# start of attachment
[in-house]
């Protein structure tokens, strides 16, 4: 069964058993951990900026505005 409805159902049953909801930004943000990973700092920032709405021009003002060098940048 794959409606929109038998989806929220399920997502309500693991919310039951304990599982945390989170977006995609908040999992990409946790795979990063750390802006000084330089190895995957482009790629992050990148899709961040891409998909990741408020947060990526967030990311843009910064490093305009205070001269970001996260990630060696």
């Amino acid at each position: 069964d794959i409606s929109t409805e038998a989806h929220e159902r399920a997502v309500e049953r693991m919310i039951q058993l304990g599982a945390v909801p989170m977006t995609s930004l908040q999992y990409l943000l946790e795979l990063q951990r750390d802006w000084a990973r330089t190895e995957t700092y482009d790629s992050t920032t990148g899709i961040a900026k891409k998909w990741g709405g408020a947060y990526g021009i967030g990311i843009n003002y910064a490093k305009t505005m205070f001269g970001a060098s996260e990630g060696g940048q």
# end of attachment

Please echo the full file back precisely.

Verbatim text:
[in-house]
């Protein structure tokens, strides 16, 4: 069964058993951990900026505005 409805159902049953909801930004943000990973700092920032709405021009003002060098940048 794959409606929109038998989806929220399920997502309500693991919310039951304990599982945390989170977006995609908040999992990409946790795979990063750390802006000084330089190895995957482009790629992050990148899709961040891409998909990741408020947060990526967030990311843009910064490093305009205070001269970001996260990630060696």
């Amino acid at each position: 069964d794959i409606s929109t409805e038998a989806h929220e159902r399920a997502v309500e049953r693991m919310i039951q058993l304990g599982a945390v909801p989170m977006t995609s930004l908040q999992y990409l943000l946790e795979l990063q951990r750390d802006w000084a990973r330089t190895e995957t700092y482009d790629s992050t920032t990148g899709i961040a900026k891409k998909w990741g709405g408020a947060y990526g021009i967030g990311i843009n003002y910064a490093k305009t505005m205070f001269g970001a060098s996260e990630g060696g940048q």